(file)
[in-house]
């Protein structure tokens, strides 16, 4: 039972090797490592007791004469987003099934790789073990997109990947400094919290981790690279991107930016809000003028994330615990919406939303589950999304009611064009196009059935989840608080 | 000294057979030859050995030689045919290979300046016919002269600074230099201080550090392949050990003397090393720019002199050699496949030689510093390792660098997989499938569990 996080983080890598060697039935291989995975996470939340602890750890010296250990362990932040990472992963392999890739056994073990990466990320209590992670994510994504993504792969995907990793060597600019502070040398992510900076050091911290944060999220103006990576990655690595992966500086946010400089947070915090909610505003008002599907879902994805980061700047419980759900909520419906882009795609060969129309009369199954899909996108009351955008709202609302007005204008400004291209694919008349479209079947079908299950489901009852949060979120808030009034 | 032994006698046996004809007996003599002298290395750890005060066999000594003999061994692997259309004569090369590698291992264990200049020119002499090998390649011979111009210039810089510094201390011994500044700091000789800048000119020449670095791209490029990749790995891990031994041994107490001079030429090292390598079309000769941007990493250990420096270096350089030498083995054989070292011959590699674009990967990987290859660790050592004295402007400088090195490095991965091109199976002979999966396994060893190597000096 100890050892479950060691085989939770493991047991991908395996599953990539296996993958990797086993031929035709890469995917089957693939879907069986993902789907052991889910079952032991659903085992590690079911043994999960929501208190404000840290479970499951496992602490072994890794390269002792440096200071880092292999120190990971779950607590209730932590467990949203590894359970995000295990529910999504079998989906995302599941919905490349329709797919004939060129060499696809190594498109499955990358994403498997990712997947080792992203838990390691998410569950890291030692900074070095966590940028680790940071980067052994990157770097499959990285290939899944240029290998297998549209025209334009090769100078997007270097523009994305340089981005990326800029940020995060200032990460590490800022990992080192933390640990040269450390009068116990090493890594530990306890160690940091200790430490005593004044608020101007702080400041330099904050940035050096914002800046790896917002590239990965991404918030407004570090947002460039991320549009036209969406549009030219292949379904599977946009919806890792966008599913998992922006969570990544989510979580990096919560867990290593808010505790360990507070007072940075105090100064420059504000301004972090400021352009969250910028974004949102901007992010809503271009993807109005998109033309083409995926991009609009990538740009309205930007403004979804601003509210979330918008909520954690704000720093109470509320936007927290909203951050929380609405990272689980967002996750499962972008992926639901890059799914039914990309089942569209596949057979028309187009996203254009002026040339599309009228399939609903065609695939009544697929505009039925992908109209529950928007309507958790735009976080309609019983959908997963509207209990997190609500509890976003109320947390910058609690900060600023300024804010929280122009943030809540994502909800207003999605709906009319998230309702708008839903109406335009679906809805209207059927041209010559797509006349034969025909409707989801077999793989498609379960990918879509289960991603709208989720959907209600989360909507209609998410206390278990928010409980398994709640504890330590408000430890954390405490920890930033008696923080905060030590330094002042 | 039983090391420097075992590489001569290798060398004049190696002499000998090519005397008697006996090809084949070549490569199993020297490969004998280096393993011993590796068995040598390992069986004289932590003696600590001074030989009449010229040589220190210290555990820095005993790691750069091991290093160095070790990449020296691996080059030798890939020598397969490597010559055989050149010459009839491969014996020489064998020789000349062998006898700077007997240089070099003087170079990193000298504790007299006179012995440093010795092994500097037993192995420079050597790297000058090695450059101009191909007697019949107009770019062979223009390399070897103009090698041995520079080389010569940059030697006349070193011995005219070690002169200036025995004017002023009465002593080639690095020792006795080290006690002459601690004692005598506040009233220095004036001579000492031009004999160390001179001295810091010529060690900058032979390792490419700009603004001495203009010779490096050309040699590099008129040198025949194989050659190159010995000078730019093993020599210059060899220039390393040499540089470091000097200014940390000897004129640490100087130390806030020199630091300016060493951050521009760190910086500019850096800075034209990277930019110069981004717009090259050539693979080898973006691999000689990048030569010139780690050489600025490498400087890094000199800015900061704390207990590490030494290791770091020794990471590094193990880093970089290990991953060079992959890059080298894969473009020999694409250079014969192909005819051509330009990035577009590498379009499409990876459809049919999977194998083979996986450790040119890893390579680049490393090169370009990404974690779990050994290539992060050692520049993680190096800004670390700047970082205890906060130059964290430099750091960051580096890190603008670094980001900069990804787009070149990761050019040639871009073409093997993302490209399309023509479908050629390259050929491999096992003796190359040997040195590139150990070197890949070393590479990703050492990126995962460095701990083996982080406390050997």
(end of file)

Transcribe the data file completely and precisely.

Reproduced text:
[in-house]
């Protein structure tokens, strides 16, 4: 039972090797490592007791004469987003099934790789073990997109990947400094919290981790690279991107930016809000003028994330615990919406939303589950999304009611064009196009059935989840608080 | 000294057979030859050995030689045919290979300046016919002269600074230099201080550090392949050990003397090393720019002199050699496949030689510093390792660098997989499938569990 996080983080890598060697039935291989995975996470939340602890750890010296250990362990932040990472992963392999890739056994073990990466990320209590992670994510994504993504792969995907990793060597600019502070040398992510900076050091911290944060999220103006990576990655690595992966500086946010400089947070915090909610505003008002599907879902994805980061700047419980759900909520419906882009795609060969129309009369199954899909996108009351955008709202609302007005204008400004291209694919008349479209079947079908299950489901009852949060979120808030009034 | 032994006698046996004809007996003599002298290395750890005060066999000594003999061994692997259309004569090369590698291992264990200049020119002499090998390649011979111009210039810089510094201390011994500044700091000789800048000119020449670095791209490029990749790995891990031994041994107490001079030429090292390598079309000769941007990493250990420096270096350089030498083995054989070292011959590699674009990967990987290859660790050592004295402007400088090195490095991965091109199976002979999966396994060893190597000096 100890050892479950060691085989939770493991047991991908395996599953990539296996993958990797086993031929035709890469995917089957693939879907069986993902789907052991889910079952032991659903085992590690079911043994999960929501208190404000840290479970499951496992602490072994890794390269002792440096200071880092292999120190990971779950607590209730932590467990949203590894359970995000295990529910999504079998989906995302599941919905490349329709797919004939060129060499696809190594498109499955990358994403498997990712997947080792992203838990390691998410569950890291030692900074070095966590940028680790940071980067052994990157770097499959990285290939899944240029290998297998549209025209334009090769100078997007270097523009994305340089981005990326800029940020995060200032990460590490800022990992080192933390640990040269450390009068116990090493890594530990306890160690940091200790430490005593004044608020101007702080400041330099904050940035050096914002800046790896917002590239990965991404918030407004570090947002460039991320549009036209969406549009030219292949379904599977946009919806890792966008599913998992922006969570990544989510979580990096919560867990290593808010505790360990507070007072940075105090100064420059504000301004972090400021352009969250910028974004949102901007992010809503271009993807109005998109033309083409995926991009609009990538740009309205930007403004979804601003509210979330918008909520954690704000720093109470509320936007927290909203951050929380609405990272689980967002996750499962972008992926639901890059799914039914990309089942569209596949057979028309187009996203254009002026040339599309009228399939609903065609695939009544697929505009039925992908109209529950928007309507958790735009976080309609019983959908997963509207209990997190609500509890976003109320947390910058609690900060600023300024804010929280122009943030809540994502909800207003999605709906009319998230309702708008839903109406335009679906809805209207059927041209010559797509006349034969025909409707989801077999793989498609379960990918879509289960991603709208989720959907209600989360909507209609998410206390278990928010409980398994709640504890330590408000430890954390405490920890930033008696923080905060030590330094002042 | 039983090391420097075992590489001569290798060398004049190696002499000998090519005397008697006996090809084949070549490569199993020297490969004998280096393993011993590796068995040598390992069986004289932590003696600590001074030989009449010229040589220190210290555990820095005993790691750069091991290093160095070790990449020296691996080059030798890939020598397969490597010559055989050149010459009839491969014996020489064998020789000349062998006898700077007997240089070099003087170079990193000298504790007299006179012995440093010795092994500097037993192995420079050597790297000058090695450059101009191909007697019949107009770019062979223009390399070897103009090698041995520079080389010569940059030697006349070193011995005219070690002169200036025995004017002023009465002593080639690095020792006795080290006690002459601690004692005598506040009233220095004036001579000492031009004999160390001179001295810091010529060690900058032979390792490419700009603004001495203009010779490096050309040699590099008129040198025949194989050659190159010995000078730019093993020599210059060899220039390393040499540089470091000097200014940390000897004129640490100087130390806030020199630091300016060493951050521009760190910086500019850096800075034209990277930019110069981004717009090259050539693979080898973006691999000689990048030569010139780690050489600025490498400087890094000199800015900061704390207990590490030494290791770091020794990471590094193990880093970089290990991953060079992959890059080298894969473009020999694409250079014969192909005819051509330009990035577009590498379009499409990876459809049919999977194998083979996986450790040119890893390579680049490393090169370009990404974690779990050994290539992060050692520049993680190096800004670390700047970082205890906060130059964290430099750091960051580096890190603008670094980001900069990804787009070149990761050019040639871009073409093997993302490209399309023509479908050629390259050929491999096992003796190359040997040195590139150990070197890949070393590479990703050492990126995962460095701990083996982080406390050997």